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Arbor, pergola setbacks sparks discussion during commission meeting

Farragut Municipal Planning Commissioners discussed placement of arbors and pergolas in high-density residential developments at its meeting, Thursday, Sept. 17.

“What I had designed was an attached pergola to [the homeowner’s] home, to provide architectural detail [and] somewhat a shade structure,” Lori Gano, designer of Park Place subdivision, said.

“Because she had an issue with not having any shade in her courtyard, we decided to go with a pergola,” for the home on a corner lot, she added.

Gano’s proposed pergola will be about 22 by 23 feet, but will slightly butt into the required 50-foot setback around the building.

“All of the homeowners in Park Place have signed off on approval of the pergola,” Gano said.

“I tend to agree with Lori that pergolas and arbors are nice architectural features, but you all need to feel comfortable with that, and know the history [of the 50-foot setback],” Community Development Director Ruth Hawk told planning Commissioners.

“There’s nothing unattractive about this,” Hawk said, adding the Town saw many arbors constructed and/or requested in west-facing subdivisions.

Hawk said she simply was looking for feedback from Commissioners in order to write an ordinance amendment to allow arbors and pergolas in the 50-foot building setback in an R-4, or attached, single-family residential, development.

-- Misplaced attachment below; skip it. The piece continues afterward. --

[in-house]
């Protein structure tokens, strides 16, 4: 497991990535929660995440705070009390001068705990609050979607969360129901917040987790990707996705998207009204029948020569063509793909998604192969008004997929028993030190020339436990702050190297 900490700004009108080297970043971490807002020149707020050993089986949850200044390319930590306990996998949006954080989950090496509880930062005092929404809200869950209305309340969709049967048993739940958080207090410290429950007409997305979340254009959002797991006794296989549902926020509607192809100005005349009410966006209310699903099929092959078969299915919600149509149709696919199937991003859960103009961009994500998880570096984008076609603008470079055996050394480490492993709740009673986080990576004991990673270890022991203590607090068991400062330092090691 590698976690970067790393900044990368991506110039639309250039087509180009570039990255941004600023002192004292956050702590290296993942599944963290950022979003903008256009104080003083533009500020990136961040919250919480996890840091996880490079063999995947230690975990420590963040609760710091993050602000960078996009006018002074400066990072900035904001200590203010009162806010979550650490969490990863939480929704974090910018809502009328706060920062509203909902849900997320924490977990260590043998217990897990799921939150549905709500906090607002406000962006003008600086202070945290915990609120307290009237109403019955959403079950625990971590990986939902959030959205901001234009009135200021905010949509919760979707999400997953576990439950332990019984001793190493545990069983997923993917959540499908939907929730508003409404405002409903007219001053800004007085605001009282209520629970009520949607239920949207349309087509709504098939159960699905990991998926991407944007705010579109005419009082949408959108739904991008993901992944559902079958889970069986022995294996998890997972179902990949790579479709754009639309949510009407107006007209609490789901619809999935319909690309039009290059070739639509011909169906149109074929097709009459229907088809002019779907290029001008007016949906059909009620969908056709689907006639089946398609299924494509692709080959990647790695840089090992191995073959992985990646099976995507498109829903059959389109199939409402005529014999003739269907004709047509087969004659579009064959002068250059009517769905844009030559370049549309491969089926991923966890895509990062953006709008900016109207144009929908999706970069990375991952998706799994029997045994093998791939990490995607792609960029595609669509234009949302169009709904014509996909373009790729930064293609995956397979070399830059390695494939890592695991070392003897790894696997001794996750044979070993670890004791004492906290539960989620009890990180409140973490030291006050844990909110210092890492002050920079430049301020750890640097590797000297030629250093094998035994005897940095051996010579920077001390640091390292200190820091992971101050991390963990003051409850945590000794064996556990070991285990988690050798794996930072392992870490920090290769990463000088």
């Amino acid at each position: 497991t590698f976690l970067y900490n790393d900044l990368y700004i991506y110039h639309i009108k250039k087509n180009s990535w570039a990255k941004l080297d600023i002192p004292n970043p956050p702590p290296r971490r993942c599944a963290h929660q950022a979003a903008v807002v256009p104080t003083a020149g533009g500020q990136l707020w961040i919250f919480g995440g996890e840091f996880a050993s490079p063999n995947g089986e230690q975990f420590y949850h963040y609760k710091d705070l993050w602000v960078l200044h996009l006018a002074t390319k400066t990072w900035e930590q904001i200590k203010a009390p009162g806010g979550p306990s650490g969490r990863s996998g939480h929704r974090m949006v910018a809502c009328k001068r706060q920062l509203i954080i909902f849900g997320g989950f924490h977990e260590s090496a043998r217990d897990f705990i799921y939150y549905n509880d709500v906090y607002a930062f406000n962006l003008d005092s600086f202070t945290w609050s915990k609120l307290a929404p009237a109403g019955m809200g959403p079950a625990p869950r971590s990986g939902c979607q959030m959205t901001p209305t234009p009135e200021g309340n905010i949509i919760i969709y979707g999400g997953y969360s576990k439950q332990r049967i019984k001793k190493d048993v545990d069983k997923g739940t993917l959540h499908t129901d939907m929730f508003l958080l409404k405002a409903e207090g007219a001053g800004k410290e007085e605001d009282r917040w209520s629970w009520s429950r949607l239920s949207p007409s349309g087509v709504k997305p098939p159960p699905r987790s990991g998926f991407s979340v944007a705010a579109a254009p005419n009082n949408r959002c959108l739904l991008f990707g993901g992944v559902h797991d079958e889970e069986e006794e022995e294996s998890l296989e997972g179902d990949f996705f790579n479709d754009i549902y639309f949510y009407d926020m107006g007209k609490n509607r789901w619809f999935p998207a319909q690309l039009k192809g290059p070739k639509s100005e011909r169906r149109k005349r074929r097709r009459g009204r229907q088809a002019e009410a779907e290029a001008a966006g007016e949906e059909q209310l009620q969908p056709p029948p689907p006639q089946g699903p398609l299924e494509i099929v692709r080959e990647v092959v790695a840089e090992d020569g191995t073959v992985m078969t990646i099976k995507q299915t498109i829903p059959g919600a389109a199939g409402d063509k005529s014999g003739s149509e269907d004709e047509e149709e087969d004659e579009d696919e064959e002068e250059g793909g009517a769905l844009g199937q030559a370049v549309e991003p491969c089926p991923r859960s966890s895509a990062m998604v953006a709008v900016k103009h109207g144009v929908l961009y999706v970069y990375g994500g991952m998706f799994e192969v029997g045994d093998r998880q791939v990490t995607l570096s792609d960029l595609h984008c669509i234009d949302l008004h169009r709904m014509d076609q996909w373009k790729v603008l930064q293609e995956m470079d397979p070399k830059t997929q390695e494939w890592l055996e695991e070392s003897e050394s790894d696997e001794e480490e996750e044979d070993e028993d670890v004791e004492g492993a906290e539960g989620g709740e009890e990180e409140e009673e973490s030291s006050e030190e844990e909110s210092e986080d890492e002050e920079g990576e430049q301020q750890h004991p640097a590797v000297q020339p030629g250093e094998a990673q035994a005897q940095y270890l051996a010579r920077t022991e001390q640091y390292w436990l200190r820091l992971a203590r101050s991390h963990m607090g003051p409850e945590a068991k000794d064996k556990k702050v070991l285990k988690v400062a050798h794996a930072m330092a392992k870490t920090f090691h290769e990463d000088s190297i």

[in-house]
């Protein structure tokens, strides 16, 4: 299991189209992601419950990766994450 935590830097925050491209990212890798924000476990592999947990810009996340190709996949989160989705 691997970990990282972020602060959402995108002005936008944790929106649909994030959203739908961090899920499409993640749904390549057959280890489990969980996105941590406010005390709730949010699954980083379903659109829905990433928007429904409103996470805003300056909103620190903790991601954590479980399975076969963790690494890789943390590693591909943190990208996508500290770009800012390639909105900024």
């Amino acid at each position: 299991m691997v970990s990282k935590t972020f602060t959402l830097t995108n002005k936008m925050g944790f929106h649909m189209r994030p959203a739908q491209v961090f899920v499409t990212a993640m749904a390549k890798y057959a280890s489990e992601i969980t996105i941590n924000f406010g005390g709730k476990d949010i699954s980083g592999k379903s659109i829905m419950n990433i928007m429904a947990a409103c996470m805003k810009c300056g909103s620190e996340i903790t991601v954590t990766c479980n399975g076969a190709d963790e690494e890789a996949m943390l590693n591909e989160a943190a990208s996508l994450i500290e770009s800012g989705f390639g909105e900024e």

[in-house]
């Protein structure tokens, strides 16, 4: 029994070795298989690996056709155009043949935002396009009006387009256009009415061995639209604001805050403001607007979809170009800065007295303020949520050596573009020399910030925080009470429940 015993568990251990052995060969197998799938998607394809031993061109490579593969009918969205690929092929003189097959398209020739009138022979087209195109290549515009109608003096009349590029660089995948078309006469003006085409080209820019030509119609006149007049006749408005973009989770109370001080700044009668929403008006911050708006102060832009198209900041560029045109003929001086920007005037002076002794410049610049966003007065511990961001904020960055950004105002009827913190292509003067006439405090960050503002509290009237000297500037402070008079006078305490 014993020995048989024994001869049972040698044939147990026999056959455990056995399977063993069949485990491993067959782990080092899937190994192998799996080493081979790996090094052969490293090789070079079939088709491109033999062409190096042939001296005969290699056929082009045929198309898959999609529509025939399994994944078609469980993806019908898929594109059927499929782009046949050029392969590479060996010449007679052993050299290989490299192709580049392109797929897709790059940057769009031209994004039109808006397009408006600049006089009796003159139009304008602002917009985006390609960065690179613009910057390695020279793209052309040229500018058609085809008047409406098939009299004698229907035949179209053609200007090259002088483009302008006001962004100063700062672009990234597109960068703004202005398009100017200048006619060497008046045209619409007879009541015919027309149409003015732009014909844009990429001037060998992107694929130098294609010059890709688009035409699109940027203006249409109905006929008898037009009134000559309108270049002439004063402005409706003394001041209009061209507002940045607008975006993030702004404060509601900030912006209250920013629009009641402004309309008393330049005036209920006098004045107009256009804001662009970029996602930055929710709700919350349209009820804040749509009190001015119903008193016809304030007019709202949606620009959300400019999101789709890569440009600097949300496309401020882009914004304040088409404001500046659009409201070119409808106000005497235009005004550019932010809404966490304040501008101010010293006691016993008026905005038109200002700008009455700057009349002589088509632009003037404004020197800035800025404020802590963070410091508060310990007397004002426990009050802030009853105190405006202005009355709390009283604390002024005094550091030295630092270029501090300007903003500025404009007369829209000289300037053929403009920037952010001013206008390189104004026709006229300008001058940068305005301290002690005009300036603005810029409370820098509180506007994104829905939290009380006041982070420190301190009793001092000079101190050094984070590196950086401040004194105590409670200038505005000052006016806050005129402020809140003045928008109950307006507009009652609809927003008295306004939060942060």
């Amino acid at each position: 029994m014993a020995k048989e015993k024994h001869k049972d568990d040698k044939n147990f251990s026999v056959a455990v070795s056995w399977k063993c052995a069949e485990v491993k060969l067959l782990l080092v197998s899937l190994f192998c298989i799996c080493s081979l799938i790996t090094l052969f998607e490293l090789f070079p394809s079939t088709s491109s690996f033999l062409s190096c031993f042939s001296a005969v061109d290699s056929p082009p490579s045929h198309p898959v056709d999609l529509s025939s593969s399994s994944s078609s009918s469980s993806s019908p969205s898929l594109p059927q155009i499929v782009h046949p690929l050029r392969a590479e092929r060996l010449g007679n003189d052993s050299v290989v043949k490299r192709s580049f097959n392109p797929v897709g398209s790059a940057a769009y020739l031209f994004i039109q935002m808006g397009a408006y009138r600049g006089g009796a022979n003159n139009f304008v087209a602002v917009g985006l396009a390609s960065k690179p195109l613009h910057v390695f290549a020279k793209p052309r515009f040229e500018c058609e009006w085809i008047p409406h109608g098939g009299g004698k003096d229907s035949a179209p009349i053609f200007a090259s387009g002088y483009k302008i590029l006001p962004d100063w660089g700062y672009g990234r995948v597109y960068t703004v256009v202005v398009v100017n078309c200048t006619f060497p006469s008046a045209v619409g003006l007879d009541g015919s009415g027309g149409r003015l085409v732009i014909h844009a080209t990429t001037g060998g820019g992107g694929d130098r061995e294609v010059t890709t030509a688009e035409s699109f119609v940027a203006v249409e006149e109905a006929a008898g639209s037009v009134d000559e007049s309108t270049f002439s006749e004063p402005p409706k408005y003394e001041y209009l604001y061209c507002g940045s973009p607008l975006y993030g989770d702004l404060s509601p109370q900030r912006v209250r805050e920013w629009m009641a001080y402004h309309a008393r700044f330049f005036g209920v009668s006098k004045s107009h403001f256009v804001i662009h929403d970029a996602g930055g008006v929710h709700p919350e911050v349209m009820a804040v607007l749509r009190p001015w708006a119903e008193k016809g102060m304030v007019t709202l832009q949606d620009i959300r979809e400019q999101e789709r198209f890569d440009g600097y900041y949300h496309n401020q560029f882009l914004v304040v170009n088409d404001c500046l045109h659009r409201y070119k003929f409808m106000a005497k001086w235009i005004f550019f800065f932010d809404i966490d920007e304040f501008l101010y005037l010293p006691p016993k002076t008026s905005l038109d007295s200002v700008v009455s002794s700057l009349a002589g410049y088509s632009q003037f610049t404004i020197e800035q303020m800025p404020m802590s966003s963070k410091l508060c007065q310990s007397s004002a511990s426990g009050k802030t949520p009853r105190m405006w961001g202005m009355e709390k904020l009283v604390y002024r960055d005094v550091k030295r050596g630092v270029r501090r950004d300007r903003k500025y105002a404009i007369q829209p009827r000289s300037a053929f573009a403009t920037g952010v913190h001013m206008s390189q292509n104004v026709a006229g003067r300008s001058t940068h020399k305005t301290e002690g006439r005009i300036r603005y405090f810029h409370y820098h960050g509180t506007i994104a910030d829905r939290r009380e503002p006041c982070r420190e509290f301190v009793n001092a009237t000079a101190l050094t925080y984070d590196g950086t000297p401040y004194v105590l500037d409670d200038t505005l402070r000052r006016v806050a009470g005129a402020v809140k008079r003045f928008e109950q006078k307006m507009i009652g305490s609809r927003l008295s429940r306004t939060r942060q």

The guidelines set for the R-4 developments largely were to mandate variations in the development, Hawk said.

“We wanted to prevent the look of row-housing. … We tried to make it, so if you were coming home at night, you could find your place [and] it didn’t look like every other place in the development.

“We were trying to mandate, as part of the development, that you had variation,” she added.

This was accomplished through requiring slightly different designs for each building, or for having varying setbacks from the road.

Each unit also was required to have 400 feet of private outdoor area, with mandated 50-foot setbacks on the backs and sides of the buildings, separating the development from surrounding residential or commercial areas.

“Farragut is a conglomeration of subdivisions of single-family homes,” Hawk said.

“People get nervous when they think there is going to be high-density residential near them,” she added.

Commission Chair Rita Holladay asked if the pergola set slightly in the setback would interfere with anyone else’s privacy.

Hawk answered in the negative, and also assured commissioners she did not believe an ordinance amendment would cause problems in the future.

Hawk said the ordinance amendment would include definitions of arbors and pergolas and mandate size and height requirements.

The item was for discussion only; no vote was taken.


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